• *

    Rheumatoid arthritis (RA) pre-patients were those whose blood samples were obtained before the onset of any RA symptoms. Controls were matched for sex, age at the time of blood sampling, the time point of blood sampling, and area of residence (rural or urban). OR = odds ratio; 95% CI = 95% confidence interval; anti-CCP = anti–cyclic citrullinated peptide antibody; RF = rheumatoid factor.

≤1.5 years before symptom onset  
 Anti-CCP antibody31.4 (7.2–136.4)28.9 (4.3–192.6)
 IgG-RF14.8 (3.1–69.6)6.2 (0.6–61.0)
 IgA-RF10.9 (3.5–33.9)11.4 (1.3–98.0)
 IgM-RF14.6 (3.1–67.8)1.2 (0.1–22.1)
 Current/former smoker1.1 (0.7–2.3)0.4 (0.1–1.3)
>1.5 years before symptom onset  
 Anti-CCP antibody29.6 (6.7–129.3)16.1 (3.3–76.7)
 IgG-RF2.2 (0.8–5.5)0.5 (0.1–2.4)
 IgA-RF8.4 (3.6–19.3)5.1 (1.6–16.0)
 IgM-RF4.1 (1.5–10.5)0.9 (0.1–4.5)
 Current/former smoker1.5 (0.8–2.6)1.3 (0.6–2.4)

DISCUSSION

Anti-CCP antibodies were detected in pre-disease blood samples from 34% of individuals who subsequently developed RA and were identified as donors to a blood bank, the NSHDS, and the Maternity cohorts of Northern Sweden. The samples with positive antibodies predated the onset of RA symptoms by 4.5 months and up to 9 years, with the frequency of positive samples increasing the closer to the disease onset time that they had been collected. The diagnostic sensitivity, irrespective of time or when stratified for time antedating disease onset, was highest for anti-CCP antibodies as compared with the 3 RF isotypes, except in early RA, when IgM-RF had slightly higher sensitivity than anti-CCP (73% versus 70%). The prevalences of anti-CCP antibody and IgM and IgA RFs in the patients diagnosed as having early RA showed concordance with the frequencies reported in previous studies by other investigators (13, 14).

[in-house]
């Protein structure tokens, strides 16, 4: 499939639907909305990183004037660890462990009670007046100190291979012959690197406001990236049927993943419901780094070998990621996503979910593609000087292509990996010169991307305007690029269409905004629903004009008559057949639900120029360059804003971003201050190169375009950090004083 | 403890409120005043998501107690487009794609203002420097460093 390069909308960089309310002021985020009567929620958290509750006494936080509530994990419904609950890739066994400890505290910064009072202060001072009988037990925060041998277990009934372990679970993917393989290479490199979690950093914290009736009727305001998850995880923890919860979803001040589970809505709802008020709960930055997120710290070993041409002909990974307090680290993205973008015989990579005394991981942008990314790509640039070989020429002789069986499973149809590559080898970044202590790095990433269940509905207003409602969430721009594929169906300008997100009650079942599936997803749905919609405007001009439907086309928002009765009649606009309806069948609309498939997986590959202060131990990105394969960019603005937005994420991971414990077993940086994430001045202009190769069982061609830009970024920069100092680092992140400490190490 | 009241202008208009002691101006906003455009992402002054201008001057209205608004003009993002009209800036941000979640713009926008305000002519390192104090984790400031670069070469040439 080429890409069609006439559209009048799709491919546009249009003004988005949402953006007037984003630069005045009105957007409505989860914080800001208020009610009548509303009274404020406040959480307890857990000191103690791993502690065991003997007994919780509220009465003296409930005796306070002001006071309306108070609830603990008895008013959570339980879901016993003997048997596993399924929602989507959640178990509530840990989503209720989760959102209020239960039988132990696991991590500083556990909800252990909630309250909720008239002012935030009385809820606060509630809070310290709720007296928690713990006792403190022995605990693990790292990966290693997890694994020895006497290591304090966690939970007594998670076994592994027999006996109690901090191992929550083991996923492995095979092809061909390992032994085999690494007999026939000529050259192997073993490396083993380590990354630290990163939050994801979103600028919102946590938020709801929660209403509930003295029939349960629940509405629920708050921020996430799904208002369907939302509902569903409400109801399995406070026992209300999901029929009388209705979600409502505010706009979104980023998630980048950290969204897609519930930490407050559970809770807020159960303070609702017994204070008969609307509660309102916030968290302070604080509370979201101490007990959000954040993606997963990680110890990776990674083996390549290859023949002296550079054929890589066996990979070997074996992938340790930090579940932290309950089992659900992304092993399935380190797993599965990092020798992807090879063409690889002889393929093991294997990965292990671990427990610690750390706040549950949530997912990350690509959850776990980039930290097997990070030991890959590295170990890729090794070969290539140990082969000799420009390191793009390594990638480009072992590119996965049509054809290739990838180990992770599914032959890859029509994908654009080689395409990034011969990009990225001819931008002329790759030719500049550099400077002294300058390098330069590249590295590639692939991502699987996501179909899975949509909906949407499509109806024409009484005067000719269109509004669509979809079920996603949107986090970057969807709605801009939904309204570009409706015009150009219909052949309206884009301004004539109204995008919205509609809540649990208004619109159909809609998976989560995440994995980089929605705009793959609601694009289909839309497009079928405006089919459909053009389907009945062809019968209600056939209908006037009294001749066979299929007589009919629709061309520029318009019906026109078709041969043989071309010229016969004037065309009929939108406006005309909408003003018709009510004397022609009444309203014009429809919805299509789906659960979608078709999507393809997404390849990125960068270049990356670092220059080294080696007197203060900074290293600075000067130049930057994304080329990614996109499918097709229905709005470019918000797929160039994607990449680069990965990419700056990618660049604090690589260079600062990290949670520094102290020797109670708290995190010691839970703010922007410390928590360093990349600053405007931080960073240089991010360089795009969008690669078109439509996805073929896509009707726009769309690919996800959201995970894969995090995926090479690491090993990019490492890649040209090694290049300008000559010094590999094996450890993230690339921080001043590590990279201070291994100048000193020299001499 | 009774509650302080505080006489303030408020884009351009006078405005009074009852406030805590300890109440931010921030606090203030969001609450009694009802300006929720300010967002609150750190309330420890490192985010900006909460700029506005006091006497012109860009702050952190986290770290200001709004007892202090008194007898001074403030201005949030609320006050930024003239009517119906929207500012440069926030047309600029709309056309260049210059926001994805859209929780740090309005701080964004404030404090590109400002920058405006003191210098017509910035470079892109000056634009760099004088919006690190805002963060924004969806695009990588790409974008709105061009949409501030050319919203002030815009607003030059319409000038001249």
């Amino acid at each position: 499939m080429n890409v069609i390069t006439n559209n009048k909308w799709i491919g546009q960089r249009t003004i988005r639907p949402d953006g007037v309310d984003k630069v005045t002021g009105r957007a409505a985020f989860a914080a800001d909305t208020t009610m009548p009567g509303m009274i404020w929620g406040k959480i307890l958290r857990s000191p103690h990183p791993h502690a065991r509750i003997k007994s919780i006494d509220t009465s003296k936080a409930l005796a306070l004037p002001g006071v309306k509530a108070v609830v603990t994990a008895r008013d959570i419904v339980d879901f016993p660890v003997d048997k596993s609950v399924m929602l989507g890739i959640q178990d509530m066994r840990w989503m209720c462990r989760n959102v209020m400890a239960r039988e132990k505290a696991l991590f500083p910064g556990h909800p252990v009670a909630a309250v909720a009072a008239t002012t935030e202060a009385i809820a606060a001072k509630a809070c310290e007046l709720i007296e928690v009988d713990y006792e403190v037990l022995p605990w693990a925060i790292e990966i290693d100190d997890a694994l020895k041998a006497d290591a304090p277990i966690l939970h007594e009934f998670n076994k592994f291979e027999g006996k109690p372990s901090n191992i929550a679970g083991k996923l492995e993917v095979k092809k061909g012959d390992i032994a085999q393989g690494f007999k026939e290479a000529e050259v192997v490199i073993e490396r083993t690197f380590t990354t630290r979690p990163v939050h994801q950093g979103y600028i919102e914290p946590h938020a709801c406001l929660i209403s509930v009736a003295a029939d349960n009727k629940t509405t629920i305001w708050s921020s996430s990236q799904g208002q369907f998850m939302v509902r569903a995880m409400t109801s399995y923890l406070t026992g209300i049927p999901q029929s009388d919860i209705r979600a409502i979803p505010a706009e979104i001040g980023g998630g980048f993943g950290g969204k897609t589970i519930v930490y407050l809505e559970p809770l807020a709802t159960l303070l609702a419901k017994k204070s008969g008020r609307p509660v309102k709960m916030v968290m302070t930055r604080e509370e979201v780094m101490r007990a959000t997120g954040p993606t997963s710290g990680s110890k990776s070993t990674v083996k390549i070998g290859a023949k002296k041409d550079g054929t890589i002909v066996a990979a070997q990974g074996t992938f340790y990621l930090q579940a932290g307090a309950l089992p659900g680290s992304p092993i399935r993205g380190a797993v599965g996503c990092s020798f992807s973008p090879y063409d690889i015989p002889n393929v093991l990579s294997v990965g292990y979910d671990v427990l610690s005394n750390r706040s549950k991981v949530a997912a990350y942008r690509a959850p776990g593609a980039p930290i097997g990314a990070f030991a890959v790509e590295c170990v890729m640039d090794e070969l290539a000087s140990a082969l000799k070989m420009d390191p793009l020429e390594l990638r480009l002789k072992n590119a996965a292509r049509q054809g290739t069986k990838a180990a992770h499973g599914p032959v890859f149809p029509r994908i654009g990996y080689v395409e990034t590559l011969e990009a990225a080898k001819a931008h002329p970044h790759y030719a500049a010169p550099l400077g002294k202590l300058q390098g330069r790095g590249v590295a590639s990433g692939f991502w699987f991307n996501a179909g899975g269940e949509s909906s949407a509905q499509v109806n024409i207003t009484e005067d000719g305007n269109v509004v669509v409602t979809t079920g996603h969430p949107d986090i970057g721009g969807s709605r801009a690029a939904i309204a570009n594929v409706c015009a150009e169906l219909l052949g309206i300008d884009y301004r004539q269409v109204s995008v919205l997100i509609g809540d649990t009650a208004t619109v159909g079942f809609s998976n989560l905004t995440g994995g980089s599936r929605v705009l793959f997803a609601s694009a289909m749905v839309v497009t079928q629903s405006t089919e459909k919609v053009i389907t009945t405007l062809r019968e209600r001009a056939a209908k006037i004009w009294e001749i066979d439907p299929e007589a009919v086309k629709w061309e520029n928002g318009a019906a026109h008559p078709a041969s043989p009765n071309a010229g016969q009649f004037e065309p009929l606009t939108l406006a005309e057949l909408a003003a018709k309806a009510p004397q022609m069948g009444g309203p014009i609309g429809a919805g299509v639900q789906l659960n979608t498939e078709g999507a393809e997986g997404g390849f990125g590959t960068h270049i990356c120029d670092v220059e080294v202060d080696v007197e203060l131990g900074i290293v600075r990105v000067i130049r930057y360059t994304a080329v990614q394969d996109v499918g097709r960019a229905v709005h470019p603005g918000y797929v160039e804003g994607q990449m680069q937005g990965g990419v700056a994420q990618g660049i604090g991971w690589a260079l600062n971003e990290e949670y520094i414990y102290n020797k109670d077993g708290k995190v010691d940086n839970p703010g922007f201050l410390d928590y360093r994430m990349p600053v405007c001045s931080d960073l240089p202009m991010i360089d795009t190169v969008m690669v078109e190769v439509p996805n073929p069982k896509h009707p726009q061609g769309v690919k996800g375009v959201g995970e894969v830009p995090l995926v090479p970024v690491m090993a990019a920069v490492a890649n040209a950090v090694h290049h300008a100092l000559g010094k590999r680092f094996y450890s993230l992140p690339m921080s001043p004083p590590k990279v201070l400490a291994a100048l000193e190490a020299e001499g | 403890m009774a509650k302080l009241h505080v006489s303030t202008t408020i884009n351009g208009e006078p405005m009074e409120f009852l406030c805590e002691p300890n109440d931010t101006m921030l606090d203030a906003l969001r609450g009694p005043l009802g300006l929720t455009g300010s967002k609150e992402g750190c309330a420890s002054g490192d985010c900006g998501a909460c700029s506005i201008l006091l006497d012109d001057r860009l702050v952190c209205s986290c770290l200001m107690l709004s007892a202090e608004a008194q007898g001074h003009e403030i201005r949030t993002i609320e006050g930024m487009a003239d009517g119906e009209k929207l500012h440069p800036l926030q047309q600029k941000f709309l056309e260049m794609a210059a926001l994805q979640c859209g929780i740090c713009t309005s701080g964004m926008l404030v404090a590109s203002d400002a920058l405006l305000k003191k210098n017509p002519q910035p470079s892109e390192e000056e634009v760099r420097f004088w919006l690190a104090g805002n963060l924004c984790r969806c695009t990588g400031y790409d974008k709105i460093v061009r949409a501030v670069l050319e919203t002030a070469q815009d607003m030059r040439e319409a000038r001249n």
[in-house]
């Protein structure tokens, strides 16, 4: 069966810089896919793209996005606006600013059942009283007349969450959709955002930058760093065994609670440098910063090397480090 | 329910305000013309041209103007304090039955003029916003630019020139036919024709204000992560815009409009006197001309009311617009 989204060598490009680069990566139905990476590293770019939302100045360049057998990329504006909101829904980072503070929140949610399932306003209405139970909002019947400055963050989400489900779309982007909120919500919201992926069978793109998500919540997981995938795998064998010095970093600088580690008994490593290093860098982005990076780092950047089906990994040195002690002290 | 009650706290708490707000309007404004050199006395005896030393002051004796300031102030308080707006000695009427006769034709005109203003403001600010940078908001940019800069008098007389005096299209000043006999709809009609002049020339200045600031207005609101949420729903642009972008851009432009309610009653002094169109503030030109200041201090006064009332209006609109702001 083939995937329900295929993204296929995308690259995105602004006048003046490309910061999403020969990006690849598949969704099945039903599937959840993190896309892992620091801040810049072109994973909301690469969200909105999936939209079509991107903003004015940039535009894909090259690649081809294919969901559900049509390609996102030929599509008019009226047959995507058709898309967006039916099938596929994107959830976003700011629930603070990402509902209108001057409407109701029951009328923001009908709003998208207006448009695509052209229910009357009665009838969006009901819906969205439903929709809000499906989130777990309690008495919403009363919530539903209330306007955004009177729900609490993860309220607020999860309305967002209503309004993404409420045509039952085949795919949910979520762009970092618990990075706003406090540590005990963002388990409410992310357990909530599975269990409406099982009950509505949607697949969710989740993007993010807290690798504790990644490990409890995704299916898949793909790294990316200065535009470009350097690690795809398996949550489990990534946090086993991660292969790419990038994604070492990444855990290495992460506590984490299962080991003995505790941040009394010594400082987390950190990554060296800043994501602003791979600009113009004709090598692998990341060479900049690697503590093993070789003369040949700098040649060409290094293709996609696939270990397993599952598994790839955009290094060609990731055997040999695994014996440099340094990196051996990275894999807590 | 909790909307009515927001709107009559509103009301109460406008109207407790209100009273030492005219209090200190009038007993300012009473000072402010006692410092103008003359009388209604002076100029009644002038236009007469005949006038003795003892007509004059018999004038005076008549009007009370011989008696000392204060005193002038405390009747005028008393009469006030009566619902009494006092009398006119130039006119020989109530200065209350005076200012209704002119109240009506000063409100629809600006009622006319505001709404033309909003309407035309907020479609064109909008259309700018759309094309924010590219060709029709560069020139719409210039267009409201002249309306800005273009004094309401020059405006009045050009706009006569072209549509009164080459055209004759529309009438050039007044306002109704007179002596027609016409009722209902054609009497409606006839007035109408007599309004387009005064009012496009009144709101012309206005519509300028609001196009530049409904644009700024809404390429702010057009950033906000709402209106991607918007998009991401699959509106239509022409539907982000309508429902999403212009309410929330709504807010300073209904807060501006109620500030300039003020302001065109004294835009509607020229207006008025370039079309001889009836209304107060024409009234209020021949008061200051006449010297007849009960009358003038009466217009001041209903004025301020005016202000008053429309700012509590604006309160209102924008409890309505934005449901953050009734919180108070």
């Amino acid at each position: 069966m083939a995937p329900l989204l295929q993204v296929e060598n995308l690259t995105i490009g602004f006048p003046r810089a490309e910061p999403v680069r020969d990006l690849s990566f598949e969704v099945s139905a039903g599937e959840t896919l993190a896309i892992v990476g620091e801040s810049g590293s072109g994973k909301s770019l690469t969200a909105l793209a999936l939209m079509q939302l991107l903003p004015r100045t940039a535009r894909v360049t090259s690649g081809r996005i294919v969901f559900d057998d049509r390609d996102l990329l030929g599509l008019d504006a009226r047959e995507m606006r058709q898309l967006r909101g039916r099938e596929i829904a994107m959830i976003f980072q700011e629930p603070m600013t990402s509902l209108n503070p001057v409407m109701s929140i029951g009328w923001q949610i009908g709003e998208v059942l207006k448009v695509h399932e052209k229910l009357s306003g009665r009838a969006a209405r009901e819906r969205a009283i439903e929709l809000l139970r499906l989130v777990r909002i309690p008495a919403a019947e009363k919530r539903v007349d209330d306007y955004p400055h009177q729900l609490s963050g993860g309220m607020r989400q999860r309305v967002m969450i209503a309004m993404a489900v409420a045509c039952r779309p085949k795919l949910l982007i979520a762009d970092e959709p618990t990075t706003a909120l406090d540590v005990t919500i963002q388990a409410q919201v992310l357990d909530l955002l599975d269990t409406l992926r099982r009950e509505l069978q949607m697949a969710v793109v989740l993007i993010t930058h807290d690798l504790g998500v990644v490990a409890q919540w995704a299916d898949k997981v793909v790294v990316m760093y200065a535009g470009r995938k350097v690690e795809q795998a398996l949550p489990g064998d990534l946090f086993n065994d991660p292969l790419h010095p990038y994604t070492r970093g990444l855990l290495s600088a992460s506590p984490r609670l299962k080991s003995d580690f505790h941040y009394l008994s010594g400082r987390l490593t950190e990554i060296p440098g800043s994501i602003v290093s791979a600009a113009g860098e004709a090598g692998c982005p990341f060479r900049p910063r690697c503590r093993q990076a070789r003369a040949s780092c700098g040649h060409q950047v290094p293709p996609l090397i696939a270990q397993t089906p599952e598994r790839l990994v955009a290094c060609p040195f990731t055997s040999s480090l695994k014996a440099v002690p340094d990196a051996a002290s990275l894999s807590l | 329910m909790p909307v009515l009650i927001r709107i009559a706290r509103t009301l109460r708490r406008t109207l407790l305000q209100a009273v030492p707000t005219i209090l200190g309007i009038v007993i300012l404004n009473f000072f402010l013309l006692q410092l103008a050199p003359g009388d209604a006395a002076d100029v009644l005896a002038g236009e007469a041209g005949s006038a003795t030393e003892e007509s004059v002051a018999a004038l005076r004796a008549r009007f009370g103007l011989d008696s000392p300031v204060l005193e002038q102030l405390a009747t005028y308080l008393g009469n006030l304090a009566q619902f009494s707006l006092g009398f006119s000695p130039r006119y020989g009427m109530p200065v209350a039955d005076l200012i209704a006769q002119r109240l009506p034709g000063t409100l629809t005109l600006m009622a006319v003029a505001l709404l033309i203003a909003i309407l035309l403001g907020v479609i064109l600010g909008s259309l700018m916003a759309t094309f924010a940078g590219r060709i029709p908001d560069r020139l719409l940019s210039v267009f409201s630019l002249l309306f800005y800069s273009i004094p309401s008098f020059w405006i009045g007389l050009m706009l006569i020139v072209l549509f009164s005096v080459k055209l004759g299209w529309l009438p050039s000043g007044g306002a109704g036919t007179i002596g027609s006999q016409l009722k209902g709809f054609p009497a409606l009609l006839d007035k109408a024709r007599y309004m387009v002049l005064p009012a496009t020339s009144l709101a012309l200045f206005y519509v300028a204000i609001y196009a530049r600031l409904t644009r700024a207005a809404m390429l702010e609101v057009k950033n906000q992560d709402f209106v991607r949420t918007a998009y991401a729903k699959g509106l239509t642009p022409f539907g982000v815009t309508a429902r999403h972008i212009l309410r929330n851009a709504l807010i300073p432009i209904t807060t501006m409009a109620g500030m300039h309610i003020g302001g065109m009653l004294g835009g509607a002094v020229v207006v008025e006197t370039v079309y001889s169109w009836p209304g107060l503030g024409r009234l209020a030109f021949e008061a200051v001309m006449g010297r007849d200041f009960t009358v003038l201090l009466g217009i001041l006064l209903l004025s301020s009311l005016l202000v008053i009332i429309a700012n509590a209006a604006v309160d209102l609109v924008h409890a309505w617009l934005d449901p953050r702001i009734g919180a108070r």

Combining the presence of anti-CCP antibodies and the presence of any of the RF isotypes in samples antedating symptom onset resulted in high specificity, with increases to 99% and 100%. The odds ratio for anti-CCP antibody as a predictor of RA was high and was independent of time. Aside from anti-CCP antibody, only IgA-RF had a significant odds ratio in multivariate analyses. Of the 3 RF isotypes, IgA had the highest sensitivity and PPV, and it appeared earliest in the pre-patient sera. This is consistent with previous findings suggesting a primary role of IgA-RF in the pathogenesis of RA (15). The present study clearly shows that IgA-RF can be detected several years before any symptoms of RA, although IgA-RF does not reach as high a specificity for RA as anti-CCP antibody does.